TSX in need of an overhaul
The TSX Venture Exchange’s (TSX-V) uncertain future rightly raises concern over the fate of the hundreds of miners and other early-stage companies listed on the exchange.
But challenges facing the TSX-V and the senior Toronto Stock Exchange (TSX) also raise questions over the health of the country’s entire venture capital ecosystem.
There’s no question Canada needs a small-cap venture venue that connects startups with the investment funds they need to survive and grow.
As pointed out in a recent Business in Vancouver story on the TSX-V’s challenges (“The small short: big problems brewing on Bay Street” – issue 1368; January 19-25), TSX-V companies have raised $100 billion in equity over the past 15 years.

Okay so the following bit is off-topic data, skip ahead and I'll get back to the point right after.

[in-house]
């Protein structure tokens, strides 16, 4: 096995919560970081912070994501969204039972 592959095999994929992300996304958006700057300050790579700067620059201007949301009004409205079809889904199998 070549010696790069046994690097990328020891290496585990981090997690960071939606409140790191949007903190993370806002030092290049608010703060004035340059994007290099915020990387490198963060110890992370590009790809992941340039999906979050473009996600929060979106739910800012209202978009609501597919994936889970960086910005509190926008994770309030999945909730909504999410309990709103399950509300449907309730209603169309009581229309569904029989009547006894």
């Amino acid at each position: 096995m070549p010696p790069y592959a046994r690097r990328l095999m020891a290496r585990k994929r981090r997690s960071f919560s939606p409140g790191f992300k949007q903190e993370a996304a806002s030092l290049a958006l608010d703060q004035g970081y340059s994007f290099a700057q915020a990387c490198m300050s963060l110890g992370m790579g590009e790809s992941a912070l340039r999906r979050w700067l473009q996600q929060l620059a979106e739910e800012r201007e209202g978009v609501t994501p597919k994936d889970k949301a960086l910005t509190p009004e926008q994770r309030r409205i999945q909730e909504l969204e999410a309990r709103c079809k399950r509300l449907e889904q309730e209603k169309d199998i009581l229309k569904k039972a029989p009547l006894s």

Just over 600 of those companies have graduated to the TSX, and more than 10% of companies listed on the TSX with market caps of more than $1 billion are TSX-V graduates.
But the venture exchange is not well. It has lost 76% of its value over the past five years.
While its TMX Group parent company has mapped out plans to address the many challenges facing the venture exchange, Canada’s securities landscape needs more than reduced TSX-V listing complications and costs to make it more attractive to investors.
For example, in the broader national scope of investment regulation and complication, the country still does not have a single overarching securities regulator. Nor does it have an independent national prosecutor to provide effective and meaningful enforcement of Canadian securities regulations.
Because roughly 90% of initial public offerings in Canada raise funds in more than one province, establishing a single set of harmonized listing regulations and requirements to replace the complex patchwork of rules of the 13 distinct jurisdictions currently in play is key to developing a world-class investment environment.
Globally, Canada’s capital market remains a small player. Failure to remove the inefficiencies of multiple regional investment hurdles ensures that it won’t get any bigger.